Talking with your primary care physician or a sleep specialist about your difficulties with sleep is critical to getting a sleep study performed to find out just what is going wrong. And more than likely your physician will ask you to keep a sleep diary for at least two weeks so he can figure out why you may be having trouble sleeping.
If you want to get ahead of the curve, start keeping a sleep diary as soon as you begin to recognize a problem. It can only help to expedite the process towards proper diagnosis and treatment.
What is a Sleep Diary?
A sleep diary is a record of a patient's sleep patterns and habits that can be extremely useful in helping doctors make a diagnosis of a sleep disorder and better determine if a sleep study should be prescribed.
Over the course of at least two weeks, patients record information such as:
What time the patient went to bed
The amount of time it took to fall asleep
What time the patient left the bed in the morning
Number of times patient awoke during the night
How refreshing overall sleep was
What may have disturbed the patient's sleep (breathing troubles, leg movements, insomnia, etc.)
Number of caffeinated beverages consumed throughout the day
Number of alcoholic beverages consumed throughout the day
Medications are taken during the day
Time spend exercising
Activities performed within an hour of bed
You can get a free copy of a sleep diary by clicking the link below
Why Should You Keep A Sleep Diary?
1. It will give you a better idea of your sleep patterns and habits
Sometimes your sleep troubles aren't actually the result of a sleep disorder, but just bad sleep habits. Drinking too much caffeine after your lunch hour, drinking alcohol regularly before bedtime, or just having bad sleep hygiene, in general, can keep you from sleeping well. Quite often patients have a sleep study without adequate information into their nightly habits and get diagnosed with Insufficient Sleep Syndrome, which is basically having terrible sleep as a result of voluntary (albeit unintentional) behaviors that impact their sleep negatively.
If you start to notice a negative pattern that could be corrected by your own choices, make changes after a week and see how your next week goes. If there is a vast improvement to your sleep, you may be able to correct the behavior yourself and avoid having an unnecessary sleep study.
2. You will get proactive about your sleep
Within a short time of keeping a sleep journal, you'll quickly start to think about the importance that sleep can have on your life and be more diligent in doing things that promote sleep rather than deter from it. By looking at your sleep patterns and habits you may notice that you often have a few caffeinated beverages before bedtime and make the switch to chamomile tea, tart cherry juice, or almond milk, which help promote sleep. Educate yourself more on the foods and drinks that promote sleep.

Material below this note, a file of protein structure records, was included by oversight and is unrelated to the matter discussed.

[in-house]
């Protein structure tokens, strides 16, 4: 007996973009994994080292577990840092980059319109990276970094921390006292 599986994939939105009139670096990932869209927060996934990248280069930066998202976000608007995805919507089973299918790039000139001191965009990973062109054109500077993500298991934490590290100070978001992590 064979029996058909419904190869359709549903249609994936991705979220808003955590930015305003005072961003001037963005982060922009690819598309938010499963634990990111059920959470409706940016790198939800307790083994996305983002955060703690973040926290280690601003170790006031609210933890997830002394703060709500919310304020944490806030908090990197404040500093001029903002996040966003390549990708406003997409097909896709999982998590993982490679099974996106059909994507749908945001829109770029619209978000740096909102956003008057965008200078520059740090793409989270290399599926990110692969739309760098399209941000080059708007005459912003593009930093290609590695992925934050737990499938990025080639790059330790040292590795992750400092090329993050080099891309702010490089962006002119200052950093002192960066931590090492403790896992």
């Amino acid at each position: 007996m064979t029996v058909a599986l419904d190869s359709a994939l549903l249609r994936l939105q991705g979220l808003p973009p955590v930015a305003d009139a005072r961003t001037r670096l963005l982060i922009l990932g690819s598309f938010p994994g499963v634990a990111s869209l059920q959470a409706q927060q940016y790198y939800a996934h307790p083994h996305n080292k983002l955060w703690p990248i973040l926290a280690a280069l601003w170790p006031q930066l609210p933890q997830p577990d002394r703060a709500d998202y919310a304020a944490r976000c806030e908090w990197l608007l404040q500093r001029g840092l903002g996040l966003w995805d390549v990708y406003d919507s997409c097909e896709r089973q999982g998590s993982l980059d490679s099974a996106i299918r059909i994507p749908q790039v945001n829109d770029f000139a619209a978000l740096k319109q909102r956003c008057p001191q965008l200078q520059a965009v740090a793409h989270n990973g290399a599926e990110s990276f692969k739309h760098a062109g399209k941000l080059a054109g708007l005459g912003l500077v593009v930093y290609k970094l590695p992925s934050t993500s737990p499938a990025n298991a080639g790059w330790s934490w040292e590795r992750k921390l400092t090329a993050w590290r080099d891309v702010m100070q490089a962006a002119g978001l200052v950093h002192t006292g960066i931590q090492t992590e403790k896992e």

You may also start to recognize that each time you drank alcohol before sleep, it may have helped you go to sleep quicker, but you awoke more frequently during the night, and your overall sleep was unrefreshing.
Or you may notice that the days that you performed physical activities or worked out were followed by great sleep, and start performing these activities more regularly.
All in all, when you start keeping track of your sleep, you start to care about your sleep and do more of the things that promote it, and fewer of the things that keep you from it.
3. It can help your doctor give you a proper diagnosis
Let's say you've kept the diary for a few weeks, made changes in your sleep habits, but still haven't seen positive results. In this case, you will want to present your sleep diary to your primary care physician or a sleep specialist during a consultation.
Like we stated earlier, doctors can at times give the wrong diagnosis or recommend the wrong course of action for sleep troubles. This is seen often in women who have sleep apnea but get treated for insomnia instead. There are a few reasons for this misdiagnosis: One is that doctors that are not specialized in sleep disorders have a preconceived notion of what a sleep apnea patient looks like: middle-aged, overweight male with a > 17-inch neck.
Women's sleep apnea symptoms are often milder than men's as well with lighter snoring, more subtle breathing cessations, and shorter apnea events. Also, men (unfortunately) are less likely to notice their bed partner's sleep habits, so women are less likely to even know they have breathing problems at night.
Another reason for possible misdiagnosis is due to patient reporting. They may mention other symptoms such as fatigue, trouble staying asleep, or mood disturbances, which may get a diagnosis of insomnia rather than sleep apnea or another sleep disorder.
Having a sleep diary that can give the doctor detailed insight into your problems can mean the difference between proper diagnosis and misdiagnosis.
4. You can monitor the effectiveness of your treatment
If, for instance, your doctor believes you have sleep apnea and you have a sleep study that confirms his suspicions, you will most likely be given treatment in the form of continuous positive airway pressure (CPAP) therapy.
Many patients find CPAP therapy a little difficult in the first few weeks and may opt to quit treatment because they find it tough to tolerate the air pressure.